Nis! Nis! Nis! Hurrah!

Few men in England worked as hard as Prince Albert, the uncrowned King.

If a corner stone of a school, a hospital, or a public building was to

be laid, a missionary society to be formed, some new docks to be

founded, a museum to be opened, Prince Albert must be present. He must

attend naval reviews, councils to discuss reforms at Cambridge, dinners

of scientific men, and first meetings of societies to aid superannuated

servants. He must not only be seen, but he must be heard, for he was

expected to make a speech on every occasion. In fact, whenever he

opened the door of his own rooms, some delegation seemed to be waiting

to ask him to attend a meeting and make a speech.

All these demands upon his time took him away from the Queen, and every

absence made her lonely. She wrote to King Leopold: "You cannot think

how forlorn I am when he is away; all the numerous children are as

nothing. It seems as if the whole light of the house and home were

gone." Prince Albert never let a day pass during any of these absences

without writing to her. Once when he went to an important meeting of

scientific men, he sent back the same day a little note that said: "I

have locked myself in to send you two lines as a token of my life and

love. You will be feeling somewhat lonely and forsaken among the two

and a half millions of human beings in London, and I too feel the want

of only one person to give a world of life to everything around me."

The following day he sent her another letter, although it could reach

her only two hours before his own arrival. However pressing his

business might be, he always found time to write a word to her. One of

these notes read:

"Your faithful husband, agreeably to your wishes, reports:

"1. That he is still alive;

"2. That he has discovered the North Pole from Lincoln Cathedral, but

without finding either Captain Ross or Sir John Franklin;

"3. That he has arrived at Brocklesby, and received the address;

"4. That he subsequently rode out, and got home quite covered with

snow, and with icicles on his nose;

"5. That the messenger is waiting to carry off this letter, which you

will have in Windsor by the morning;

"6. Last, not least (in the dinner-speeches' phrase), that he loves his

wife, and remains her devoted husband."

In the midst of all these engagements, the home life and the education

of the children were not neglected. Lord Melbourne and Baron Stockmar

had been consulted in regard to tutors and nursery arrangements as

earnestly as on important political actions. Bishop Davys lived so

simply that the Queen could not disturb him by a royal visit, but

whenever she passed through Peterborough, she had her train delay so

that he could come to her, and she could talk with him about the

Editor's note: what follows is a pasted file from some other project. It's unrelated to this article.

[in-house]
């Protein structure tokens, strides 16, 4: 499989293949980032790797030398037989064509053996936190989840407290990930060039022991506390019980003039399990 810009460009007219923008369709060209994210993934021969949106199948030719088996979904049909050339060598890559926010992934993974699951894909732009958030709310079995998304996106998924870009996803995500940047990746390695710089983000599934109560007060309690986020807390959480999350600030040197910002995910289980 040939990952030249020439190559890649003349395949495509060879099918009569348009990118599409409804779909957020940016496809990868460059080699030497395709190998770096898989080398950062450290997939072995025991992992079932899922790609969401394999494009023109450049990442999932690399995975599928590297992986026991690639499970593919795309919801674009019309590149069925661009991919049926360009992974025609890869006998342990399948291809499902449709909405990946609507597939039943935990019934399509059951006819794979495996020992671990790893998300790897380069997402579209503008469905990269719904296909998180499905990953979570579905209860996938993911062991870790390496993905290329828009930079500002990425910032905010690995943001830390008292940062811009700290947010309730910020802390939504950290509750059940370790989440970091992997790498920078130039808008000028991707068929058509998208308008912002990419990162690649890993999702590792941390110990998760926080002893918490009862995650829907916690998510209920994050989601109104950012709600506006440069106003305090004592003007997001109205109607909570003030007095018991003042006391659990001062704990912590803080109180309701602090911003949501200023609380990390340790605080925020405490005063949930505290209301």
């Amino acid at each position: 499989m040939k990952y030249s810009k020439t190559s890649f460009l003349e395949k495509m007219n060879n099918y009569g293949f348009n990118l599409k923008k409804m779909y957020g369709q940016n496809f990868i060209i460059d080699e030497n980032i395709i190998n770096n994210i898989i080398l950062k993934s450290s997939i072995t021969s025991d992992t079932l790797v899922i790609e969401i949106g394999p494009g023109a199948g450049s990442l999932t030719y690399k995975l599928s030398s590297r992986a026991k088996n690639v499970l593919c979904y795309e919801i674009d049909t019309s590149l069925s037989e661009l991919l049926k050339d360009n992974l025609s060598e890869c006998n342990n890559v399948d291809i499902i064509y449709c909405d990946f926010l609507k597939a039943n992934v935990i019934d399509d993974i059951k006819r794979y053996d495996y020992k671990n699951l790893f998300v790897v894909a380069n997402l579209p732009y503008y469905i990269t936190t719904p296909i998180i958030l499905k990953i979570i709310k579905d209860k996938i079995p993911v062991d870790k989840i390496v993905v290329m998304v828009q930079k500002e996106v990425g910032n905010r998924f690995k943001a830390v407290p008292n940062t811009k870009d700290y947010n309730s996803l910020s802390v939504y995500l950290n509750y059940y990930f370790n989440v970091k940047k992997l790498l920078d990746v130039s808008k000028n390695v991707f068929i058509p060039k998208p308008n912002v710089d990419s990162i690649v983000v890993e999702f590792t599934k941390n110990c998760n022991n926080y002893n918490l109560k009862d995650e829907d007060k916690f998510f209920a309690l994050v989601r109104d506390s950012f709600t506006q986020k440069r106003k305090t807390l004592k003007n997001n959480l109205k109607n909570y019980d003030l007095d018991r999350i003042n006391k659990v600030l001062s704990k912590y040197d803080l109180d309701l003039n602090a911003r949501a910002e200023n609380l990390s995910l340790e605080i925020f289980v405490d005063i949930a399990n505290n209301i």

children and have his advice in regard to their training and their

future. Lessons were important matters in the royal family, and if the

governess was ill, either the Queen or the Prince heard the children

recite, so that there should be no loss. There is a story that when a

clergyman, who was hearing them say the catechism, remarked, "Your

governess has taught you very thoroughly," they cried, "Oh, mamma

always teaches us our catechism." She was interested in every detail of

their lives, and when the man who made the clothes of the sailors on

the Victoria and Albert made a tiny sailor suit for the little Prince

of Wales, she seemed as pleased as if one suit a year was the limit of

the royal purse.

Royal; Albert Edward, Prince of Wales; Prince Alfred; Princess Alice;

Princess Helena.

(From painting by F. Winterhalter, 1848.)]

Besides the calls of home and state, many other responsibilities fell

upon the sovereign of England. In the latter part of 1851, trade was

very dull in London, and the Queen decided to give a great fancy ball

at Buckingham Palace so that sales might be increased. All the guests

were asked to come in the costume of the time of the Stuarts, and this

was so gay and picturesque that the ballroom must have been a most

brilliant sight. The Queen wore a gray dress, but it was hardly as

simple as one would expect from those two words, for it was glittering

with gold and silver lace, while clusters of diamonds flashed forth

from bows of rose-colored ribbon. The front of the dress opened to

display a cloth-of-gold stomacher and underskirt made gorgeous with

large emeralds. Strings of pearls were braided in with her hair, and

upon her head she wore a small crown of diamonds and emeralds. Her

gloves and shoes were heavily embroidered with gold. The costume of the

Prince was a veritable rainbow, for he was all aglow in an orange coat,

with its sleeves turned up with crimson velvet, breeches of crimson